To permit the panels to be folded at 102 between fiat sections, and thus for-rn the bellows convolutions, the ylayers 90 and 92 of foam terminate in inclined side edges 98 and longitudinal edges 100, and the internal and external layers 96 and 94 of protective material converge into direct contact with the shielding layer 88 beyond these edges. Along the lateral edges at which the side, top, and bottompanels meet, the shielding layers 88 are held in electrically-conductive contact 'by means of ya series of metallic strips 106 land suit-able fasteners such as rivets 108. The edges of the protective layers 94 and 96 terminate short of the electrical junctions, as shown at 110 in FIG. ll, to permit this contact. Each pair of strips 106-terminates between adjacent folds in the panels, to permit collapsing ofthe bellows. Each joint 86 is completed by -a strip protective polyurethane foam 112 folded over -the strips 106, and by overlying protective strips 114 of nylon, which are cemented together at 116, and cemented to `the layers 94 at 118. The strips 112 `and 114 extend over the full length of the bellows, unlike the discontinuous series .of metallic strips 106. The bellows thus constructed is employed in substantially the same manner as the bellows described previously in connection with FIGS. 1-10.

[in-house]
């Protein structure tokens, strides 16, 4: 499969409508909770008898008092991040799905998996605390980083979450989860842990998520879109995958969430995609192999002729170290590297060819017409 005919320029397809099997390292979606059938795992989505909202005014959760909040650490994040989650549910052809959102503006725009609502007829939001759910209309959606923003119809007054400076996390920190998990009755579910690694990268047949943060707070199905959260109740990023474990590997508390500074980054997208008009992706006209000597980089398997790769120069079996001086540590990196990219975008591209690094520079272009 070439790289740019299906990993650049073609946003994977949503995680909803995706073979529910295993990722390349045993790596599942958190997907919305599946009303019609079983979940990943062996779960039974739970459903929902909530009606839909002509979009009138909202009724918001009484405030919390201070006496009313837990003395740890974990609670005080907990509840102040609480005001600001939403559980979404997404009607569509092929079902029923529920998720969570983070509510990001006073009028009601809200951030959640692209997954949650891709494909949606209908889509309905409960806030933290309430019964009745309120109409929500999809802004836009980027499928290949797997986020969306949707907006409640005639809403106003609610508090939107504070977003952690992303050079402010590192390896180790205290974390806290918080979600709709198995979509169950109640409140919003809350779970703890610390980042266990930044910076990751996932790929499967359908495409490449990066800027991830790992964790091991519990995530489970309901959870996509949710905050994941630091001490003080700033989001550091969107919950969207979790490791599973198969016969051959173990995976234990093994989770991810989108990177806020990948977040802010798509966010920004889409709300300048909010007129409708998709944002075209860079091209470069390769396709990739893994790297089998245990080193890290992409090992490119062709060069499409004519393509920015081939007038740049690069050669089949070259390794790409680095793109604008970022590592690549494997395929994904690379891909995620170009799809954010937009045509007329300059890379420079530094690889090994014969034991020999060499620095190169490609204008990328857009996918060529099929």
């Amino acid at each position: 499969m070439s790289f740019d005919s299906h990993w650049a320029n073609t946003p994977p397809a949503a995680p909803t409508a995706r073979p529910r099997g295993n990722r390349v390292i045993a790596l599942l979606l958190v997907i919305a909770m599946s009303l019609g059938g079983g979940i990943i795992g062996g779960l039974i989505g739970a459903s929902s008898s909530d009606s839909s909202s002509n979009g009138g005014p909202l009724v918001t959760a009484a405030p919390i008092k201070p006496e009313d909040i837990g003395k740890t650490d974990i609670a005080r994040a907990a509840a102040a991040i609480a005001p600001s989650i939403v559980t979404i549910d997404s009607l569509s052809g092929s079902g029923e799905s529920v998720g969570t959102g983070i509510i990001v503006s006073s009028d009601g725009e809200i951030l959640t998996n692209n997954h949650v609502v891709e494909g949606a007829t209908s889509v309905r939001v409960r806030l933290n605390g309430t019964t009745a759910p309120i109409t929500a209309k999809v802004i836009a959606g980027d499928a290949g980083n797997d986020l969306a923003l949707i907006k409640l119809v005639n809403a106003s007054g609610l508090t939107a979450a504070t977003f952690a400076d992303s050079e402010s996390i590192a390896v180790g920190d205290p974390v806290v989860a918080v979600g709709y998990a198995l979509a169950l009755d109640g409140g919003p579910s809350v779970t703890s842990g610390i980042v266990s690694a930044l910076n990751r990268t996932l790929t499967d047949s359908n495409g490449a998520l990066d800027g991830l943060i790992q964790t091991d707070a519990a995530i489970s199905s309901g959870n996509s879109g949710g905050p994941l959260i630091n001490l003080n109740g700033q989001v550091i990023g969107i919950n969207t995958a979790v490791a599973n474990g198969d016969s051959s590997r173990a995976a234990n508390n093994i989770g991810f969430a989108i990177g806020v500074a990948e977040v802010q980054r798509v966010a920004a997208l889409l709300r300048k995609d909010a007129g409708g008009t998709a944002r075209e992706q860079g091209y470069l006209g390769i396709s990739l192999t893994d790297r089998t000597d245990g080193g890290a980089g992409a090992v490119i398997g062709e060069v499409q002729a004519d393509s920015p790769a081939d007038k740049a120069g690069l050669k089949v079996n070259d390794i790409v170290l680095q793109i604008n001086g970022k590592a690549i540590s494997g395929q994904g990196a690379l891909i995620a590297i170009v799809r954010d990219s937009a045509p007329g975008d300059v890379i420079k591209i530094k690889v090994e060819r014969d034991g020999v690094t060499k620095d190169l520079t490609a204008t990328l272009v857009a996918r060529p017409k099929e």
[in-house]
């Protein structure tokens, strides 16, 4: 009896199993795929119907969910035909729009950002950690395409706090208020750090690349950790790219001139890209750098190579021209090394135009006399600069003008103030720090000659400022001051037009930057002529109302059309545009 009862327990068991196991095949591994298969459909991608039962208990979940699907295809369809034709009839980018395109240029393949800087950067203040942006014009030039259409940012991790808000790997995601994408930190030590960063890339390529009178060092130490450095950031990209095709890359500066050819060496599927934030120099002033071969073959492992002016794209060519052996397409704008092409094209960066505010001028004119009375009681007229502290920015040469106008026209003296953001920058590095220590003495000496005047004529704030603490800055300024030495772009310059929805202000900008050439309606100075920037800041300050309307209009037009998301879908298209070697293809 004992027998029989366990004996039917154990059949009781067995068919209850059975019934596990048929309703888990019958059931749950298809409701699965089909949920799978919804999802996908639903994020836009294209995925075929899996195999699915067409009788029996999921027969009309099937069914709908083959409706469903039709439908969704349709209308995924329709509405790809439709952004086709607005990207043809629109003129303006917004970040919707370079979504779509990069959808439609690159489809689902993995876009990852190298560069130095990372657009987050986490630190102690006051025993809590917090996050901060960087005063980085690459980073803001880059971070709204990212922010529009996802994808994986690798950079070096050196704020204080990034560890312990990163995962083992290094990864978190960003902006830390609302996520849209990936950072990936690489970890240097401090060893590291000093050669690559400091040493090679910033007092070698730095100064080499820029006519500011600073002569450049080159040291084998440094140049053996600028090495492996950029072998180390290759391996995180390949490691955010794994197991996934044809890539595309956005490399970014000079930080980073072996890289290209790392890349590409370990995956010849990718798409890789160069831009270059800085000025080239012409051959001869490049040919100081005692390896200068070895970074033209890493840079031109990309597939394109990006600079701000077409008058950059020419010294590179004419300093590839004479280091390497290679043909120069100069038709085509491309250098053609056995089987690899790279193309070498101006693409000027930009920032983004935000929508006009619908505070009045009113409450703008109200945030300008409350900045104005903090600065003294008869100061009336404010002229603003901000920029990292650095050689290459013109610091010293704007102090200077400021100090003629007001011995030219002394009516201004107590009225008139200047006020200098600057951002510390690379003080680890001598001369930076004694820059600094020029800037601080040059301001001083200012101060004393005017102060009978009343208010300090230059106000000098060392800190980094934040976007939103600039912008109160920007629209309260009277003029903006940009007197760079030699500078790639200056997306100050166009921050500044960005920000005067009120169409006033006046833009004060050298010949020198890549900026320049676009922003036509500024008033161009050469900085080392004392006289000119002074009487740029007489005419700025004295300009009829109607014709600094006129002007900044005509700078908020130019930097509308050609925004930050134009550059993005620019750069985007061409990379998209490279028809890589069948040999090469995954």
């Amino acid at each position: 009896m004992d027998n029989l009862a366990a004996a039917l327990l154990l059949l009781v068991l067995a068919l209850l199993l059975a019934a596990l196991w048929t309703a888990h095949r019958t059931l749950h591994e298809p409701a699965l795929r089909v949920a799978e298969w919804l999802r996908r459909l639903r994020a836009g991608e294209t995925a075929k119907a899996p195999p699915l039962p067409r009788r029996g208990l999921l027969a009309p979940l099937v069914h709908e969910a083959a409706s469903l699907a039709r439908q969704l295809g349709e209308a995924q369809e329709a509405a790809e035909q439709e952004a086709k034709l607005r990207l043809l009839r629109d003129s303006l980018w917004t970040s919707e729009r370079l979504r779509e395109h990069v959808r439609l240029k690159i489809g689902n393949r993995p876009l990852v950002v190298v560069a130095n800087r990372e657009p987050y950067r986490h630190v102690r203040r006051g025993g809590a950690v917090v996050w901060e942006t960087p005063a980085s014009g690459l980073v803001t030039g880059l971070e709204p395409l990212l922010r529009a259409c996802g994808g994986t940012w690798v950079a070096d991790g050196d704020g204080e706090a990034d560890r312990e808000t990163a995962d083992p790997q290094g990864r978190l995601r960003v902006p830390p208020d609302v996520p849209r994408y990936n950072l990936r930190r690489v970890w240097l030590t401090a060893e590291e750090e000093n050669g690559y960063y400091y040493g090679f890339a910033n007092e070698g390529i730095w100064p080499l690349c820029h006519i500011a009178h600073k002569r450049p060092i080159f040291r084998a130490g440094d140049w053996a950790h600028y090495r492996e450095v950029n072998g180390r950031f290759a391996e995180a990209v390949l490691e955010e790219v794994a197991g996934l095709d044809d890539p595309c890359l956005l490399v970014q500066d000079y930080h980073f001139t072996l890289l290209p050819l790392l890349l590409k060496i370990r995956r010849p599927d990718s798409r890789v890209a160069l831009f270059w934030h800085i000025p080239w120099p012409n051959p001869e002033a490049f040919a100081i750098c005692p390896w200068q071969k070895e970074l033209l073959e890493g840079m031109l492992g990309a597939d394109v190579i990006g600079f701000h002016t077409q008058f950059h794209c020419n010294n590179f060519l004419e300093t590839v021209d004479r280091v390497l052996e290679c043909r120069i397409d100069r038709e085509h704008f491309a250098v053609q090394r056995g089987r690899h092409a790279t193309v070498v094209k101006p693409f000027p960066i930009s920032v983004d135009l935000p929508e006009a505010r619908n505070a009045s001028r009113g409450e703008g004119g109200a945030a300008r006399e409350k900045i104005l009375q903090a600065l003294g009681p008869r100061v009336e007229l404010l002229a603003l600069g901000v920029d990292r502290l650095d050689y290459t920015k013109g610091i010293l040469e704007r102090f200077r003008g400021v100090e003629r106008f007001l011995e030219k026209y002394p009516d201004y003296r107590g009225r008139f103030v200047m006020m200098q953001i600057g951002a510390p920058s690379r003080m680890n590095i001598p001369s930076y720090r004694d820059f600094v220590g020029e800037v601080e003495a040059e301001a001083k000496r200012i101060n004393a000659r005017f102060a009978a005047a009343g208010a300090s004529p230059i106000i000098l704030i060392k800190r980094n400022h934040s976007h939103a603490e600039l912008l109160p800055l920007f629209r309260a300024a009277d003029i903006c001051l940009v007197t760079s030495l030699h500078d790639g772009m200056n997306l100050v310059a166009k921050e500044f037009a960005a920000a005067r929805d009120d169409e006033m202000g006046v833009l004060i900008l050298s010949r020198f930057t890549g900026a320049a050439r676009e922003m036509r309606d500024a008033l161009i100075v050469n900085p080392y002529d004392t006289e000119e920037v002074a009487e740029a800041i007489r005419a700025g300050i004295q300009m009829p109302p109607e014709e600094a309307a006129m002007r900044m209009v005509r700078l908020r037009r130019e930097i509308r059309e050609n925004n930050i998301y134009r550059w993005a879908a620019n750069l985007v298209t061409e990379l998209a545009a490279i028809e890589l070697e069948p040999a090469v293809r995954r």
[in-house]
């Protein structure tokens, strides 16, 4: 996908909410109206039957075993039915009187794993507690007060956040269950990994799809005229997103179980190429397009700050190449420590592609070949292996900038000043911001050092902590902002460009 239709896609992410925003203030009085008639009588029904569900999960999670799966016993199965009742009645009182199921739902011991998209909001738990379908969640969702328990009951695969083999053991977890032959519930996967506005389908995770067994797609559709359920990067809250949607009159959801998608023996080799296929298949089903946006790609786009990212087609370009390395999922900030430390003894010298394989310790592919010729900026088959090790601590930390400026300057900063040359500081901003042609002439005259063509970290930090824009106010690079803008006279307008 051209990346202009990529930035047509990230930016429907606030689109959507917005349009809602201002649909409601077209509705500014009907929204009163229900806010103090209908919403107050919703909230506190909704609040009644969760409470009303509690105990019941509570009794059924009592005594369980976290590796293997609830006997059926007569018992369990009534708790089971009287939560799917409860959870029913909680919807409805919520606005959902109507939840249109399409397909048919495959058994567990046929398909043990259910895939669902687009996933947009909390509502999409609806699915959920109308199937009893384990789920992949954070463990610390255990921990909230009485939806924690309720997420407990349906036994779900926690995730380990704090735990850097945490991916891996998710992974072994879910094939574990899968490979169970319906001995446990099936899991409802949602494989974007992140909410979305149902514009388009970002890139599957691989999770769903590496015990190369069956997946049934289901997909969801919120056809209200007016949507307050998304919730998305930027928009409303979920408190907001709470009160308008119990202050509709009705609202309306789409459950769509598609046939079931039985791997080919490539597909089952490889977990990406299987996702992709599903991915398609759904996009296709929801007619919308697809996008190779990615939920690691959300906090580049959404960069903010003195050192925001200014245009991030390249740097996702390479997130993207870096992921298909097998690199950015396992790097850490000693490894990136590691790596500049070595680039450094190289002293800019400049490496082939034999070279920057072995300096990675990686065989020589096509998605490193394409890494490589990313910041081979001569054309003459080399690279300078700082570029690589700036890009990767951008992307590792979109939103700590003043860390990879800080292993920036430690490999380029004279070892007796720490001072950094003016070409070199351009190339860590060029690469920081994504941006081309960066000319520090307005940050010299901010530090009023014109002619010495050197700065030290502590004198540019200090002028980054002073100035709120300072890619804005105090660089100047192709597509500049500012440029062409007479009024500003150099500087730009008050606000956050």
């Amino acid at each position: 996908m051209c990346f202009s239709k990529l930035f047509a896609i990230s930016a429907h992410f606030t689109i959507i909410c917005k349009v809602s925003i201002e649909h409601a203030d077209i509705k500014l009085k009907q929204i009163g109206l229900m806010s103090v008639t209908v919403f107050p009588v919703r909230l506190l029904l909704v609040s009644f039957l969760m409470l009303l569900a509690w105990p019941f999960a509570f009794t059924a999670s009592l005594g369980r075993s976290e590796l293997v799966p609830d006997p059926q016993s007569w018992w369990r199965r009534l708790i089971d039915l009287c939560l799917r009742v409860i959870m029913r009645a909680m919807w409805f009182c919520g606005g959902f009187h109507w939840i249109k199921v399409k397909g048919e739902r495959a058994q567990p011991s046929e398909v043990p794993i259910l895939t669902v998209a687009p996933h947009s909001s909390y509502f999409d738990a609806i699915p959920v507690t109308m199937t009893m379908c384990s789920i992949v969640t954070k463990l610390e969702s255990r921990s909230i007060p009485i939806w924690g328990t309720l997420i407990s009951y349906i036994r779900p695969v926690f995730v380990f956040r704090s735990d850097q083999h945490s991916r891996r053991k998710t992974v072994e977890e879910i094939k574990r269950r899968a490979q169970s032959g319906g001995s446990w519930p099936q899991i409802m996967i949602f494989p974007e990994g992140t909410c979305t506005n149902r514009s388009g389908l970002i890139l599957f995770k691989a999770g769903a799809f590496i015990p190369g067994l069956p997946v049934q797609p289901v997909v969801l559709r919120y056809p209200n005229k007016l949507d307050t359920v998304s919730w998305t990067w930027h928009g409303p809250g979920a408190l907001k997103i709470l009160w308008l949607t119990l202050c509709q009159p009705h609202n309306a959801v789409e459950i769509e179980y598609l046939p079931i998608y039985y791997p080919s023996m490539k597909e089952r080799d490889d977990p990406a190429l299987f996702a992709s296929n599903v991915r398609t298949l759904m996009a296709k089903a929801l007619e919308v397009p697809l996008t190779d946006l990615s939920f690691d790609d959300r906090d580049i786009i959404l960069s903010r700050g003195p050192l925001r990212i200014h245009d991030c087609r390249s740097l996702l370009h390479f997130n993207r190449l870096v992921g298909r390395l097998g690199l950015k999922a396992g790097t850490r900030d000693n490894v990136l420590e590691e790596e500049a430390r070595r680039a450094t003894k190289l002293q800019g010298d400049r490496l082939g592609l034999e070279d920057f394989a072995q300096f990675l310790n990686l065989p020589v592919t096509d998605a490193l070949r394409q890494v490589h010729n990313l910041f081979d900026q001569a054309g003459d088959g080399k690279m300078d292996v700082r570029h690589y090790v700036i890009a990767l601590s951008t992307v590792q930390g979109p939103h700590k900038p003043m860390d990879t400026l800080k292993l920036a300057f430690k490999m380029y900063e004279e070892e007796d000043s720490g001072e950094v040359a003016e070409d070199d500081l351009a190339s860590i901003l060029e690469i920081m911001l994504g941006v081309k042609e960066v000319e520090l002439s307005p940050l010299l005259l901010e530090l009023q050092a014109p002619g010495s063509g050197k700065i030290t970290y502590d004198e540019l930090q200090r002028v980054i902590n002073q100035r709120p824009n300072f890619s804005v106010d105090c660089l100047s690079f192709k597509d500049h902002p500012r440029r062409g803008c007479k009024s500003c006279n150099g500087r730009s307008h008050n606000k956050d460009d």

While we have illustrated and described a preferred embodiment of our invention by way of illustration, it will be apparent to those skilled in the ant that various changes and modificati-ons may be made therein without departing from the true spirit and scopeofthe invention,

which we therefore intend to define in the appended claims without limitation to the details of the illustrated embodiment.

What we claim is: